City Parks & Open Space Gives Little Hope For Local Mountain Bike Trails

This information was shared on the Disciples of Dirt Yahoo Group last week by the DOD Executive Board and I thought it was important to share with the general bike community as well. One of the missing pieces to Eugene’s Platinum Bike Friendly Community status is good local mountain bike possibilities. Making trails accessible for people without the need to drive to them, especially for getting kids and families out there, is an important goal for us to be working towards. So far there has been a lot of talk and some dashed hopes from the Parks department when it comes to getting more trails in town. What we need is action. Thanks to DOD members putting time and effort towards this goal! Please consider contacting City leaders and Parks & Open Space staff to tell them if you think this is important as well (information at the end of the post).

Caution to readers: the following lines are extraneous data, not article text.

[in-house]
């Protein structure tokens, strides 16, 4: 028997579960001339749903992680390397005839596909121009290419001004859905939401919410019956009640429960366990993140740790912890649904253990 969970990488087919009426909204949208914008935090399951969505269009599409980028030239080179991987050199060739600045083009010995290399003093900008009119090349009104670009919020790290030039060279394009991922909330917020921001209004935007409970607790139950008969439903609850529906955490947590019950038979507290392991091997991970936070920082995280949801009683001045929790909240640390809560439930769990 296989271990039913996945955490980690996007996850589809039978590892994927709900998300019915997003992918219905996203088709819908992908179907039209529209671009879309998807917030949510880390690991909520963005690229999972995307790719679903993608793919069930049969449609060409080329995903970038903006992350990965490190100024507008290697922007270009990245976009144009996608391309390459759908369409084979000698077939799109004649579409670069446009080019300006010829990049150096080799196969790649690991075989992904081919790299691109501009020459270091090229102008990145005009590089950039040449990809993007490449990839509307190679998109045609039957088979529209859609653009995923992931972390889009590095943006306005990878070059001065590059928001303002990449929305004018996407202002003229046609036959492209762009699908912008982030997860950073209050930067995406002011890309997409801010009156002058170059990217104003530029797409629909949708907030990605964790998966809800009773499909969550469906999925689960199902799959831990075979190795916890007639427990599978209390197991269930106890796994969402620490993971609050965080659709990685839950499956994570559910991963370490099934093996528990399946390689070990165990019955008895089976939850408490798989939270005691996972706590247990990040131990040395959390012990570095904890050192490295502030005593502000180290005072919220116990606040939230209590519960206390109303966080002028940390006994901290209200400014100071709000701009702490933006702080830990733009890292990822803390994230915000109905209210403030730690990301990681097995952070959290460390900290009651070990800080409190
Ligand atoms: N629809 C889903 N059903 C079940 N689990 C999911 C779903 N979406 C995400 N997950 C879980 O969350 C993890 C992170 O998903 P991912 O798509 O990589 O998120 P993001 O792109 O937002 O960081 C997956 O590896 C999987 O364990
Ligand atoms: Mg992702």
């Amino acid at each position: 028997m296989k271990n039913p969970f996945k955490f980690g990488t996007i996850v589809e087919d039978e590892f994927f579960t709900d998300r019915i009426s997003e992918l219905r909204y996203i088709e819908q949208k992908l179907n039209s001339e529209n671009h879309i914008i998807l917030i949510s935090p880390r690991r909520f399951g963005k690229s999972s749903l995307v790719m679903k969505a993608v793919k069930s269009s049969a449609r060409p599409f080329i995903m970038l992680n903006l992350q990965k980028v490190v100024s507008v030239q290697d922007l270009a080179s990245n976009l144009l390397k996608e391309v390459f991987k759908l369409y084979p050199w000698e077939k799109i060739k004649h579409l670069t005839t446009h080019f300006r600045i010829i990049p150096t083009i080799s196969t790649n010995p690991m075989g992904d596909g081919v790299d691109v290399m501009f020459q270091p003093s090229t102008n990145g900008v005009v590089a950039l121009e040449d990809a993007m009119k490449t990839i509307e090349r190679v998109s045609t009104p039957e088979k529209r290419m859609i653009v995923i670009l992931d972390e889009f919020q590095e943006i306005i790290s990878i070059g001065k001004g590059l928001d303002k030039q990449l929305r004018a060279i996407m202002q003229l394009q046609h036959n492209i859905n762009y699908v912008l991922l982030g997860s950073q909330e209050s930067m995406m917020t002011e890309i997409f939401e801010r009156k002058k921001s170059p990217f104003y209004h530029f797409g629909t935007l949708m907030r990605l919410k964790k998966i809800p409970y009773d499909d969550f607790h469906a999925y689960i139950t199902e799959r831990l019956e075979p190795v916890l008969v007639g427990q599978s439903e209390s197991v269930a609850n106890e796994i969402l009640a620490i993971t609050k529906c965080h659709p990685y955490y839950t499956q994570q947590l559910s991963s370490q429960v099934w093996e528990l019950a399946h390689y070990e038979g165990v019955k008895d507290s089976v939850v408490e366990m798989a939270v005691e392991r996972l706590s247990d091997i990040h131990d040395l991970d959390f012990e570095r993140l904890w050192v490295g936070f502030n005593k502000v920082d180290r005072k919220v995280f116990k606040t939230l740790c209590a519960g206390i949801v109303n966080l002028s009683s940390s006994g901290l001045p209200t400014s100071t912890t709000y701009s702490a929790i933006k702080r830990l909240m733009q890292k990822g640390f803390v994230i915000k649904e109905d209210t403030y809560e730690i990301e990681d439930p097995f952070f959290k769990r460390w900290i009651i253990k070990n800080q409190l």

Last week, members of the Disciples of Dirt (DOD) Executive Board met with City of Eugene Parks and Open Space (POS) staff in hopes of beginning the formal process of adopting Arlie Park, which would have involved the Disciples of Dirt agreeing to construct approximately 5 miles of trails that would be open to bikes as well as hikers. These discussions have been going on for several months, and everything we were hearing suggested that we may be able to begin building trails before the end of 2011.

In this meeting, the DOD Board were told some very disappointing news. The City of Eugene’s funding problems will prevent them from doing the required preliminary work that would be needed prior to beginning trail construction. City of Eugene Parks and Open Space Division has a significant Parks maintenance budget shortfall, and they are taking drastic measures to try and reduce their operating expenses. While DOD was prepared to provide volunteer labor for all the construction work and future maintenance needs, and even to hire consultants to work through the land use permitting process, there were some planning and design tasks that could only be done by City of Eugene POS staff. We were told that there is not likely to be funding or staff available to do this required work for at least the next 18-24 months. It is unlikely that funds will be available that soon unless Oregon’s economic improves. There were no guarantees that funding will ever be available.

Volunteers Working on the Headwaters Trail